SAN FRANCISCO – President-elect Barack Obama’s top economic adviser said Sunday that the incoming administration’s proposed $825 billion stimulus package will pass within a month and will have some immediate, appreciable effects.

“I expect the (stimulus) program will pass within a month,” Lawrence Summers, incoming director of the National Economic Council, said on CBS’ “Face the Nation.”

“Some of the adjustments will take place almost immediately. People will see income in their paychecks, state and local governments will get support to prevent layoffs … and there are a ton of shovel-ready projects that are out there that aren’t going to have to be cancelled when this program passes,” Summers said.

But even with quick passage, the economy won’t recover overnight, he said.

“These problems weren’t made in a week or a month or a year and they’re not going to be fixed in a week or a month or a year. There’s almost no question the economy is going to decline for some time to come,” Summers said.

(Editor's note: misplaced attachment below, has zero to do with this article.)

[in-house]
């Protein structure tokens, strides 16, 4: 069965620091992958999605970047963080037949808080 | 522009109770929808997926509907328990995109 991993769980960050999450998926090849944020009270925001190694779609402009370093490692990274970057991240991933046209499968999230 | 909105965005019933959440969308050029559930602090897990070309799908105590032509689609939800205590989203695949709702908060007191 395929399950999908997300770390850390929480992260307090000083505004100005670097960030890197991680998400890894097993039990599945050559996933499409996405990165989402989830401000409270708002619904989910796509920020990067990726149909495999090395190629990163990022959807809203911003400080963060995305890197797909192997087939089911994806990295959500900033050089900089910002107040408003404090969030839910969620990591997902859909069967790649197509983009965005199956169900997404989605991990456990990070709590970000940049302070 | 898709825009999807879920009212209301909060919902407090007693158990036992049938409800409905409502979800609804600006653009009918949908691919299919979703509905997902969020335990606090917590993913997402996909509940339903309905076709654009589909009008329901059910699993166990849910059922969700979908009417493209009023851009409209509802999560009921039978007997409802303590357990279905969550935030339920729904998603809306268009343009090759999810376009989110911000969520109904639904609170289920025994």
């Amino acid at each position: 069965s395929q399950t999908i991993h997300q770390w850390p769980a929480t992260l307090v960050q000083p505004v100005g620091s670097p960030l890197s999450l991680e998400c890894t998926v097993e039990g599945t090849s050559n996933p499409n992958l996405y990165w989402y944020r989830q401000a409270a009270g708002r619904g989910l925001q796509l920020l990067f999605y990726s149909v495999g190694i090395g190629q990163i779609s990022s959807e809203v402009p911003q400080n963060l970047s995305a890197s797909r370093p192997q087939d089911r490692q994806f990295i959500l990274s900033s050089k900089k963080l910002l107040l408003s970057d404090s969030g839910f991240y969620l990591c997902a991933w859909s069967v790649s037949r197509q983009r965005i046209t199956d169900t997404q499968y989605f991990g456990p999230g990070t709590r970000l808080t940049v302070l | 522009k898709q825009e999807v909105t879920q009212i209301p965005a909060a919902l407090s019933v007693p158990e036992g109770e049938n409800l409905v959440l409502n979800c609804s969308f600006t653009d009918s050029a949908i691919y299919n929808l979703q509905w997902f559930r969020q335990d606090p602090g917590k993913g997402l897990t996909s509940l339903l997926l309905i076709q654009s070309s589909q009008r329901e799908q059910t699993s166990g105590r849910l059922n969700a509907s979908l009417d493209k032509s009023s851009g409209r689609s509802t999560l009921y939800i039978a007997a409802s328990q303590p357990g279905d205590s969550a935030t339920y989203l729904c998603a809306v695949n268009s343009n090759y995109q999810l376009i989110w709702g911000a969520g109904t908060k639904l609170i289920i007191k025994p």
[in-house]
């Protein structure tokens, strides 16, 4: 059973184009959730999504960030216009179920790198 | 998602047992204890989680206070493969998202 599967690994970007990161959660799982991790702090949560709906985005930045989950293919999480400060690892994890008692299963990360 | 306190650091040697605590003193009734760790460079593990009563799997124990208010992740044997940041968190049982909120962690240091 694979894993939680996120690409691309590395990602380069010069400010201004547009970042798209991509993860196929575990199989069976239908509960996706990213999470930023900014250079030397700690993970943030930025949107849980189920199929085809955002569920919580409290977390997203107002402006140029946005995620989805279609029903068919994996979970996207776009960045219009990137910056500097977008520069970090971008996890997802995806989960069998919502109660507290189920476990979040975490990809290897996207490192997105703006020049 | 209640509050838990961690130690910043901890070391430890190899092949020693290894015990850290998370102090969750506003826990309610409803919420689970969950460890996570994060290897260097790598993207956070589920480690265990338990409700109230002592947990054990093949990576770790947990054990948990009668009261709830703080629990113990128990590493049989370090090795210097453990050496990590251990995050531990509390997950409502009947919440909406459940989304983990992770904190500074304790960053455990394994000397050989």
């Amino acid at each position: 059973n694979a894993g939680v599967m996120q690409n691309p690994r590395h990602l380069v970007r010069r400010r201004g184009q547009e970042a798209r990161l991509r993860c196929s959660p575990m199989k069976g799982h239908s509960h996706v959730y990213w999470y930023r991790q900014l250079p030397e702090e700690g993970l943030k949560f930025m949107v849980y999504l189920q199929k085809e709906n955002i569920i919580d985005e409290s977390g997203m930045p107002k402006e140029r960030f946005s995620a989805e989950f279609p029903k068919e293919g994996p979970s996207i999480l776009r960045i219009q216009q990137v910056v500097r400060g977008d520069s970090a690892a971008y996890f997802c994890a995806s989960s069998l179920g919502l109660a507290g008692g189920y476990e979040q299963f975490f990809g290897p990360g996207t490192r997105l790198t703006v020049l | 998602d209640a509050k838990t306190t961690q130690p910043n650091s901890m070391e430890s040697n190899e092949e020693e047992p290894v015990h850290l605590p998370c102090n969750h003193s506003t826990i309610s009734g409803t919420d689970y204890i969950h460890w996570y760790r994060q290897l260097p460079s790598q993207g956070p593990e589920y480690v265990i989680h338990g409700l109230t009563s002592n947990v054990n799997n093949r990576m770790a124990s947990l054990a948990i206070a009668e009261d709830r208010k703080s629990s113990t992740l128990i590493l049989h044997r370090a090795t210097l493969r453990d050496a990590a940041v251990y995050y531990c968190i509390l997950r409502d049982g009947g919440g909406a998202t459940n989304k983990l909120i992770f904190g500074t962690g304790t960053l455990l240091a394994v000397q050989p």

“The next months are almost certainly going to be difficult. But you know psychology is a lot of this. People sense a new leader with a clear plan, a commitment … that’s going to add to confidence,” he said.

Also Sunday, Obama’s senior adviser David Axelrod responded to some Republican lawmakers’ criticism that the stimulus plan carries too steep a price tag for the creation of 3 million to 4 million jobs.

“We’re not just spending money to create jobs. We’re investing money to strengthen this economy,” Axelrod said.

He said that in addition to new jobs, the package offers investments in alternative energy and computerizing the nation’s health records, among other plans.

“These things will pay long-term dividends to this country,” he said.


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